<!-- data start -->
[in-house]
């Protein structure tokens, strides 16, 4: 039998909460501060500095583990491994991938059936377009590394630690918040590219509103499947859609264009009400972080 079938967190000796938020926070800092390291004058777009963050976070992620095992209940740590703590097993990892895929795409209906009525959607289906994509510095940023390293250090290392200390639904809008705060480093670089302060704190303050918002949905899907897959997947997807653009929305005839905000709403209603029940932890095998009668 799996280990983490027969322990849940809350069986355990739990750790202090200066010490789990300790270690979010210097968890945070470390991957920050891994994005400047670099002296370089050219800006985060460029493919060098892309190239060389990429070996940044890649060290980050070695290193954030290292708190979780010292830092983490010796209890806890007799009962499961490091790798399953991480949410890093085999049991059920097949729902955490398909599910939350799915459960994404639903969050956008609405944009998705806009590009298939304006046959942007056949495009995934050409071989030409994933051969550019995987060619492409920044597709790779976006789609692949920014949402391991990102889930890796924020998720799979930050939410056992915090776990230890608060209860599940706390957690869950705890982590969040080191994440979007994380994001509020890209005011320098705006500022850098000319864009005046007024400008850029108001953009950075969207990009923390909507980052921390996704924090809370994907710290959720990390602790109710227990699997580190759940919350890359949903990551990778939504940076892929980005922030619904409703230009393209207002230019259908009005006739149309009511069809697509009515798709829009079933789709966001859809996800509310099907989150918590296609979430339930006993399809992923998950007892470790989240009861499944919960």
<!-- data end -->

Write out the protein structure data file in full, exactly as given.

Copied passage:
[in-house]
């Protein structure tokens, strides 16, 4: 039998909460501060500095583990491994991938059936377009590394630690918040590219509103499947859609264009009400972080 079938967190000796938020926070800092390291004058777009963050976070992620095992209940740590703590097993990892895929795409209906009525959607289906994509510095940023390293250090290392200390639904809008705060480093670089302060704190303050918002949905899907897959997947997807653009929305005839905000709403209603029940932890095998009668 799996280990983490027969322990849940809350069986355990739990750790202090200066010490789990300790270690979010210097968890945070470390991957920050891994994005400047670099002296370089050219800006985060460029493919060098892309190239060389990429070996940044890649060290980050070695290193954030290292708190979780010292830092983490010796209890806890007799009962499961490091790798399953991480949410890093085999049991059920097949729902955490398909599910939350799915459960994404639903969050956008609405944009998705806009590009298939304006046959942007056949495009995934050409071989030409994933051969550019995987060619492409920044597709790779976006789609692949920014949402391991990102889930890796924020998720799979930050939410056992915090776990230890608060209860599940706390957690869950705890982590969040080191994440979007994380994001509020890209005011320098705006500022850098000319864009005046007024400008850029108001953009950075969207990009923390909507980052921390996704924090809370994907710290959720990390602790109710227990699997580190759940919350890359949903990551990778939504940076892929980005922030619904409703230009393209207002230019259908009005006739149309009511069809697509009515798709829009079933789709966001859809996800509310099907989150918590296609979430339930006993399809992923998950007892470790989240009861499944919960």